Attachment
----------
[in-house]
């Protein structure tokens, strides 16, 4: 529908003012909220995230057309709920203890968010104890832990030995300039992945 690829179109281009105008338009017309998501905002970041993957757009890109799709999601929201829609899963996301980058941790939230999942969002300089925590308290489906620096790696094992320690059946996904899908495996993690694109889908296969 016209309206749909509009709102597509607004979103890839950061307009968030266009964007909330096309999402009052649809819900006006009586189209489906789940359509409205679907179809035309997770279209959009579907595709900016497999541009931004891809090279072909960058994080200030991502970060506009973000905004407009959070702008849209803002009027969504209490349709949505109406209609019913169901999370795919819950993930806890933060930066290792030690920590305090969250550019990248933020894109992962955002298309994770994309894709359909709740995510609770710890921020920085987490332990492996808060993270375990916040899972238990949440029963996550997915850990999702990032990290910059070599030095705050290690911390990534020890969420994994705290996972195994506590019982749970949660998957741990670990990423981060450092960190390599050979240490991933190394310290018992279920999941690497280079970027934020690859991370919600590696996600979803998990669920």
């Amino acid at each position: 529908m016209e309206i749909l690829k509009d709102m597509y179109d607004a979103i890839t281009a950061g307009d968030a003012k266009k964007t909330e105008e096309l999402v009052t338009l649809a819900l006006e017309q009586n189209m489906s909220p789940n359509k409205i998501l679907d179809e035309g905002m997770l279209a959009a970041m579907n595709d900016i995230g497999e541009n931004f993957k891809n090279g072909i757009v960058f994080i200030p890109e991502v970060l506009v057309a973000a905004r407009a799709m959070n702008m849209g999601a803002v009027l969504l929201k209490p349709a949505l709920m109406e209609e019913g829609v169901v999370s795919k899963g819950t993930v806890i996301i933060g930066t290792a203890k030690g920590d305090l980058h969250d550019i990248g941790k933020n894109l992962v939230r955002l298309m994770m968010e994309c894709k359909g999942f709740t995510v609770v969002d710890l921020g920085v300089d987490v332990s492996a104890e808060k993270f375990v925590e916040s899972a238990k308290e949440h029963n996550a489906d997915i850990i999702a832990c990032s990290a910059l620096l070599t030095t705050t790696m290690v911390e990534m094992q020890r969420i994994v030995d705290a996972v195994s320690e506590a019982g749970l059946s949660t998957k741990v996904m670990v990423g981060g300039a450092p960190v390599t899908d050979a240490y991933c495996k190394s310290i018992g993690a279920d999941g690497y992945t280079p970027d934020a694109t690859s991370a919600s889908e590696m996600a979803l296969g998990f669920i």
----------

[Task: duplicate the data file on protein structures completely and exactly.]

[in-house]
């Protein structure tokens, strides 16, 4: 529908003012909220995230057309709920203890968010104890832990030995300039992945 690829179109281009105008338009017309998501905002970041993957757009890109799709999601929201829609899963996301980058941790939230999942969002300089925590308290489906620096790696094992320690059946996904899908495996993690694109889908296969 016209309206749909509009709102597509607004979103890839950061307009968030266009964007909330096309999402009052649809819900006006009586189209489906789940359509409205679907179809035309997770279209959009579907595709900016497999541009931004891809090279072909960058994080200030991502970060506009973000905004407009959070702008849209803002009027969504209490349709949505109406209609019913169901999370795919819950993930806890933060930066290792030690920590305090969250550019990248933020894109992962955002298309994770994309894709359909709740995510609770710890921020920085987490332990492996808060993270375990916040899972238990949440029963996550997915850990999702990032990290910059070599030095705050290690911390990534020890969420994994705290996972195994506590019982749970949660998957741990670990990423981060450092960190390599050979240490991933190394310290018992279920999941690497280079970027934020690859991370919600590696996600979803998990669920």
């Amino acid at each position: 529908m016209e309206i749909l690829k509009d709102m597509y179109d607004a979103i890839t281009a950061g307009d968030a003012k266009k964007t909330e105008e096309l999402v009052t338009l649809a819900l006006e017309q009586n189209m489906s909220p789940n359509k409205i998501l679907d179809e035309g905002m997770l279209a959009a970041m579907n595709d900016i995230g497999e541009n931004f993957k891809n090279g072909i757009v960058f994080i200030p890109e991502v970060l506009v057309a973000a905004r407009a799709m959070n702008m849209g999601a803002v009027l969504l929201k209490p349709a949505l709920m109406e209609e019913g829609v169901v999370s795919k899963g819950t993930v806890i996301i933060g930066t290792a203890k030690g920590d305090l980058h969250d550019i990248g941790k933020n894109l992962v939230r955002l298309m994770m968010e994309c894709k359909g999942f709740t995510v609770v969002d710890l921020g920085v300089d987490v332990s492996a104890e808060k993270f375990v925590e916040s899972a238990k308290e949440h029963n996550a489906d997915i850990i999702a832990c990032s990290a910059l620096l070599t030095t705050t790696m290690v911390e990534m094992q020890r969420i994994v030995d705290a996972v195994s320690e506590a019982g749970l059946s949660t998957k741990v996904m670990v990423g981060g300039a450092p960190v390599t899908d050979a240490y991933c495996k190394s310290i018992g993690a279920d999941g690497y992945t280079p970027d934020a694109t690859s991370a919600s889908e590696m996600a979803l296969g998990f669920i």